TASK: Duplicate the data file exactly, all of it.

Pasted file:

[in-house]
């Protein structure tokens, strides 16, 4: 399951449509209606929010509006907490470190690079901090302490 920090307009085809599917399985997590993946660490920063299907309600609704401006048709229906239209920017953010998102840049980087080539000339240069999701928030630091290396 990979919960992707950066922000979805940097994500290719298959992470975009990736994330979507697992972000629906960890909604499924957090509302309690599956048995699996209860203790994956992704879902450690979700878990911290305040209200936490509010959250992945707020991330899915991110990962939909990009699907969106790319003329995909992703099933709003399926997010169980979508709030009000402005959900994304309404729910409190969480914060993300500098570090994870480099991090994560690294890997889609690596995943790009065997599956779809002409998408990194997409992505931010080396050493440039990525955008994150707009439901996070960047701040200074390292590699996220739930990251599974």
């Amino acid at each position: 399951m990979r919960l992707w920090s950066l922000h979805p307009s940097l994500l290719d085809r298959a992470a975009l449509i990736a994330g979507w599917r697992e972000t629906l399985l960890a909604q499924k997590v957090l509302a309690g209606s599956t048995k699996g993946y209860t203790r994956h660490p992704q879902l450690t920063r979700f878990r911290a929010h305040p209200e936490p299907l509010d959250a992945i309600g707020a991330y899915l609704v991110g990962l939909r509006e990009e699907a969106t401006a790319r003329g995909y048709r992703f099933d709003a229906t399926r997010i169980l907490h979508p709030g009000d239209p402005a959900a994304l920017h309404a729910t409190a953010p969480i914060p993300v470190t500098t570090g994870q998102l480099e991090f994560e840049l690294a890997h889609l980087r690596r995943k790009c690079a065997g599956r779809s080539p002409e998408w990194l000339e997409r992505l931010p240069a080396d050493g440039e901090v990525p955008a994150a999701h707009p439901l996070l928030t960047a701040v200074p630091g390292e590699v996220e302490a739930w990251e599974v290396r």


[in-house]
């Protein structure tokens, strides 16, 4: 399951449509209606929010509006907490470190690079901090302490 920090307009085809599917399985997590993946660490920063299907309600609704401006048709229906239209920017953010998102840049980087080539000339240069999701928030630091290396 990979919960992707950066922000979805940097994500290719298959992470975009990736994330979507697992972000629906960890909604499924957090509302309690599956048995699996209860203790994956992704879902450690979700878990911290305040209200936490509010959250992945707020991330899915991110990962939909990009699907969106790319003329995909992703099933709003399926997010169980979508709030009000402005959900994304309404729910409190969480914060993300500098570090994870480099991090994560690294890997889609690596995943790009065997599956779809002409998408990194997409992505931010080396050493440039990525955008994150707009439901996070960047701040200074390292590699996220739930990251599974």
């Amino acid at each position: 399951m990979r919960l992707w920090s950066l922000h979805p307009s940097l994500l290719d085809r298959a992470a975009l449509i990736a994330g979507w599917r697992e972000t629906l399985l960890a909604q499924k997590v957090l509302a309690g209606s599956t048995k699996g993946y209860t203790r994956h660490p992704q879902l450690t920063r979700f878990r911290a929010h305040p209200e936490p299907l509010d959250a992945i309600g707020a991330y899915l609704v991110g990962l939909r509006e990009e699907a969106t401006a790319r003329g995909y048709r992703f099933d709003a229906t399926r997010i169980l907490h979508p709030g009000d239209p402005a959900a994304l920017h309404a729910t409190a953010p969480i914060p993300v470190t500098t570090g994870q998102l480099e991090f994560e840049l690294a890997h889609l980087r690596r995943k790009c690079a065997g599956r779809s080539p002409e998408w990194l000339e997409r992505l931010p240069a080396d050493g440039e901090v990525p955008a994150a999701h707009p439901l996070l928030t960047a701040v200074p630091g390292e590699v996220e302490a739930w990251e599974v290396r």